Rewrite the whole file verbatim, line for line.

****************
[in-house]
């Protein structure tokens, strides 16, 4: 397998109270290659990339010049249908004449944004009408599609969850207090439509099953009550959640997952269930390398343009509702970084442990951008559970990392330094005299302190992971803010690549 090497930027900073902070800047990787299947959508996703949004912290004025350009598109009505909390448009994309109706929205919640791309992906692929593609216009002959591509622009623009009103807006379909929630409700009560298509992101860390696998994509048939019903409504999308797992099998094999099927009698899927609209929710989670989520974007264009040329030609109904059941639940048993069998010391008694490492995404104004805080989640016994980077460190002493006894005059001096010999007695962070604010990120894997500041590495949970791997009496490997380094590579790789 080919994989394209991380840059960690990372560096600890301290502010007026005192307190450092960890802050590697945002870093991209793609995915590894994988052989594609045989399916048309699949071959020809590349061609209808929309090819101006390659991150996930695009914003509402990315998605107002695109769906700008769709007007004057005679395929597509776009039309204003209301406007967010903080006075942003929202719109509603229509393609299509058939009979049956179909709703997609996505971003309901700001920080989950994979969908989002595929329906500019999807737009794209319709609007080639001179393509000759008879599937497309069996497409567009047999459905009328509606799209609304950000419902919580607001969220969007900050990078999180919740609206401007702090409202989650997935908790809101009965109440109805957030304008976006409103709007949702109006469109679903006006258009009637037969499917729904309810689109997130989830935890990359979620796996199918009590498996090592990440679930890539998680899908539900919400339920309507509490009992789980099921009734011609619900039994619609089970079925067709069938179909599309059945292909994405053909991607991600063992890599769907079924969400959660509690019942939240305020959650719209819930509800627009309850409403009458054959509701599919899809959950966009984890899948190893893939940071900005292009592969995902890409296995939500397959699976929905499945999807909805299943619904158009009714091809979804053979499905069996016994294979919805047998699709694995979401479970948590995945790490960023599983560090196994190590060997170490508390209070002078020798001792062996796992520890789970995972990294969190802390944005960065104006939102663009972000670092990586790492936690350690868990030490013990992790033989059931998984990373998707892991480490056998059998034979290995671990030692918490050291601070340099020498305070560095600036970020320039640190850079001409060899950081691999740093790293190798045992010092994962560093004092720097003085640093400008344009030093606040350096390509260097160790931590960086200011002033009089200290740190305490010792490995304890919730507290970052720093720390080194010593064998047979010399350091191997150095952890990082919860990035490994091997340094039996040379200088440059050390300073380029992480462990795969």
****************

[in-house]
């Protein structure tokens, strides 16, 4: 397998109270290659990339010049249908004449944004009408599609969850207090439509099953009550959640997952269930390398343009509702970084442990951008559970990392330094005299302190992971803010690549 090497930027900073902070800047990787299947959508996703949004912290004025350009598109009505909390448009994309109706929205919640791309992906692929593609216009002959591509622009623009009103807006379909929630409700009560298509992101860390696998994509048939019903409504999308797992099998094999099927009698899927609209929710989670989520974007264009040329030609109904059941639940048993069998010391008694490492995404104004805080989640016994980077460190002493006894005059001096010999007695962070604010990120894997500041590495949970791997009496490997380094590579790789 080919994989394209991380840059960690990372560096600890301290502010007026005192307190450092960890802050590697945002870093991209793609995915590894994988052989594609045989399916048309699949071959020809590349061609209808929309090819101006390659991150996930695009914003509402990315998605107002695109769906700008769709007007004057005679395929597509776009039309204003209301406007967010903080006075942003929202719109509603229509393609299509058939009979049956179909709703997609996505971003309901700001920080989950994979969908989002595929329906500019999807737009794209319709609007080639001179393509000759008879599937497309069996497409567009047999459905009328509606799209609304950000419902919580607001969220969007900050990078999180919740609206401007702090409202989650997935908790809101009965109440109805957030304008976006409103709007949702109006469109679903006006258009009637037969499917729904309810689109997130989830935890990359979620796996199918009590498996090592990440679930890539998680899908539900919400339920309507509490009992789980099921009734011609619900039994619609089970079925067709069938179909599309059945292909994405053909991607991600063992890599769907079924969400959660509690019942939240305020959650719209819930509800627009309850409403009458054959509701599919899809959950966009984890899948190893893939940071900005292009592969995902890409296995939500397959699976929905499945999807909805299943619904158009009714091809979804053979499905069996016994294979919805047998699709694995979401479970948590995945790490960023599983560090196994190590060997170490508390209070002078020798001792062996796992520890789970995972990294969190802390944005960065104006939102663009972000670092990586790492936690350690868990030490013990992790033989059931998984990373998707892991480490056998059998034979290995671990030692918490050291601070340099020498305070560095600036970020320039640190850079001409060899950081691999740093790293190798045992010092994962560093004092720097003085640093400008344009030093606040350096390509260097160790931590960086200011002033009089200290740190305490010792490995304890919730507290970052720093720390080194010593064998047979010399350091191997150095952890990082919860990035490994091997340094039996040379200088440059050390300073380029992480462990795969």